Fair Isaac Claims Pay-Per-Click Fraud Is 10% To 15% - InformationWeek
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Fair Isaac Claims Pay-Per-Click Fraud Is 10% To 15%

Google disputes the figures and has consistently taken issue with the methodology and motives of those reporting significant levels of click fraud.

At the InterACT Conference in San Francisco on Friday, Joseph Milana, chief scientist for research and development at Fair Isaac Corp., plans to report that 10% to 15% of clicks billed to pay-per-click advertisers represent "pathological" or fraudulent traffic.

This number is consistent with the 14.2% figure reported by click auditing firm Click Forensics in January.

Google disputes Click Forensics' figures and has consistently taken issue with the methodology and motives of those reporting significant levels of click fraud.

"On a basic level, these numbers are much higher than what we see at Google, and are not at all representative of the actual statistics of our network," said Shuman Ghosemajumder, Google's business product manager for trust and safety, in a January blog post.

The number of invalid clicks Google detects, according to Ghosemajumder, is a single-digit percentage and more than 98% of these are caught before the advertiser is billed.

"The search engines certainly have a lot of smart people," said Milana, "but I don't believe they alone can solve this problem. And the reason for that is they don't have a complete view of what happens to a click when it arrives at an advertiser's site."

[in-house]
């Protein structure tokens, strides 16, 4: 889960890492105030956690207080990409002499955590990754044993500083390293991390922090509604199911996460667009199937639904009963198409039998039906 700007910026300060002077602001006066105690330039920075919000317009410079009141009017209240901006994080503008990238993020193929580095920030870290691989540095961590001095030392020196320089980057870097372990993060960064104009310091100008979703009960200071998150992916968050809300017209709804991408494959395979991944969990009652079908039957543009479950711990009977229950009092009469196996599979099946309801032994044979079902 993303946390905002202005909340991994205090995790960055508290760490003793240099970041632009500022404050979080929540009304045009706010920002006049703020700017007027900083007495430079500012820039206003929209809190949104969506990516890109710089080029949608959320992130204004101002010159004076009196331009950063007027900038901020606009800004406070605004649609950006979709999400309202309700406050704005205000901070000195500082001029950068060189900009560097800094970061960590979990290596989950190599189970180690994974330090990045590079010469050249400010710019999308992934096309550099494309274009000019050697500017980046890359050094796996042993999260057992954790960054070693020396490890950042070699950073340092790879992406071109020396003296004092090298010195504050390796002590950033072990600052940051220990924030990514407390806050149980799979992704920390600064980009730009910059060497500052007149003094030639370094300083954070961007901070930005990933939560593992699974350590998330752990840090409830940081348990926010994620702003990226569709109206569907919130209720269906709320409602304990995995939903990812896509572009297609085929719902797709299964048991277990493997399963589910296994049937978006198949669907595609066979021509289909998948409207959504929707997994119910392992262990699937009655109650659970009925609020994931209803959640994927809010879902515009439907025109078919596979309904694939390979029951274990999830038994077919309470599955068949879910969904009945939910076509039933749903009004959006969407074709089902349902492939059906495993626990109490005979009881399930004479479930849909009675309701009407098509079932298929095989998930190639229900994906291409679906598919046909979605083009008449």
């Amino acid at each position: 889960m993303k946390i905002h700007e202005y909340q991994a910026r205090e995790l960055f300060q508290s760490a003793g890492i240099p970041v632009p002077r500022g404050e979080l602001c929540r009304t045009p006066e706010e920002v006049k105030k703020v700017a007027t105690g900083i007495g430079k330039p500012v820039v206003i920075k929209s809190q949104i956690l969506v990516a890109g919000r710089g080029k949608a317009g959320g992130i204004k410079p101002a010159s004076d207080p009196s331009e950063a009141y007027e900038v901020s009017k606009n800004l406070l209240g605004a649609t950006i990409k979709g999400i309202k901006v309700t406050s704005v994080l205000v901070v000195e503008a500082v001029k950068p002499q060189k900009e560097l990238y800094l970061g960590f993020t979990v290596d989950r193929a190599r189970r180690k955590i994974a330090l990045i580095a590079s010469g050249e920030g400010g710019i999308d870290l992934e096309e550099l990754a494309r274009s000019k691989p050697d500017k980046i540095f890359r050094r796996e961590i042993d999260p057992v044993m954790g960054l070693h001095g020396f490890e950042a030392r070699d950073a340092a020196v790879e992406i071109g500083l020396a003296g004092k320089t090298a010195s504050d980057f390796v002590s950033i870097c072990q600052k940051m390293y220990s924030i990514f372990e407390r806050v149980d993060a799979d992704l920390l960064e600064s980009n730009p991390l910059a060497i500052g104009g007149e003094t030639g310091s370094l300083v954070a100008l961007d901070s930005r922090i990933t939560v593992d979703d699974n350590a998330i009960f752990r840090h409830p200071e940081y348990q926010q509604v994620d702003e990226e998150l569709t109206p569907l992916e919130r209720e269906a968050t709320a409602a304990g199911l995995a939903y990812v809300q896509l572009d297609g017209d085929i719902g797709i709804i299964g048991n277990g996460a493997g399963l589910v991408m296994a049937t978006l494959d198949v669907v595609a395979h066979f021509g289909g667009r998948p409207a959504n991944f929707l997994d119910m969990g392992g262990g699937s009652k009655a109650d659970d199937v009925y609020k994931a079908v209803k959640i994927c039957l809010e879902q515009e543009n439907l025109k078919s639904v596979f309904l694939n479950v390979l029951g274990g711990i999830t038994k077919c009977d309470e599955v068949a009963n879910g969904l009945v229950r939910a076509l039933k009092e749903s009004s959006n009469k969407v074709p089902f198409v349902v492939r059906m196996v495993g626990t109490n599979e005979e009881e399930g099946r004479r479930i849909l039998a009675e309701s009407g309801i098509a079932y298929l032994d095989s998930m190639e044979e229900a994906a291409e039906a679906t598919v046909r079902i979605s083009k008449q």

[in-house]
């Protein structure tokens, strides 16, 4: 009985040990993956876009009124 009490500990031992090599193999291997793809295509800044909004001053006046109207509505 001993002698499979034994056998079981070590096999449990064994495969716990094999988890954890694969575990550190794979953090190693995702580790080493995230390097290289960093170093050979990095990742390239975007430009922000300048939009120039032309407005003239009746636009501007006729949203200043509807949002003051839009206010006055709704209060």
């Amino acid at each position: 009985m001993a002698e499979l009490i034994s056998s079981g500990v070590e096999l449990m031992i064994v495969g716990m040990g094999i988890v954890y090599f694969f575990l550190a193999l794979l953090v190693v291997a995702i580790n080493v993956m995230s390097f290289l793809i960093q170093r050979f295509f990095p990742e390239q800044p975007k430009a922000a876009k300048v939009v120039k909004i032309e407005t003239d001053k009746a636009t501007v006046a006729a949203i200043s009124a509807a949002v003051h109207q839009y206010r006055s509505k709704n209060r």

Ads on search sites aren't the problem, said Milana. Rather, the issue arises with ad networks where publishers host ads on their sites supplied by the likes of Google or Yahoo.

Click fraud represents a potential emerging market for Fair Isaac, said Milana.

Fair Isaac made its name combating payment card fraud. In 1992, when the company introduced its Falcon product, payment card fraud ran about 18 basis points (0.18%) in terms of transaction value, according to Milana. Today, payment card fraud hovers around 5 basis points (0.05%) of transaction value, he said.

But if Fair Isaac aims to have a similar impact on click fraud, it will first need more complete data. Milana concedes his results are based on a small number of advertisers. "There's no way we could make a general statement about what's happening in the marketplace," he said.

A Google spokesperson declined to comment specifically on the report, having not seen it, but expressed skepticism about the validity of conclusions drawn from what appears to be a very small data set.

This story was amended May 18 to reflect corrected basis points for payment card fraud.

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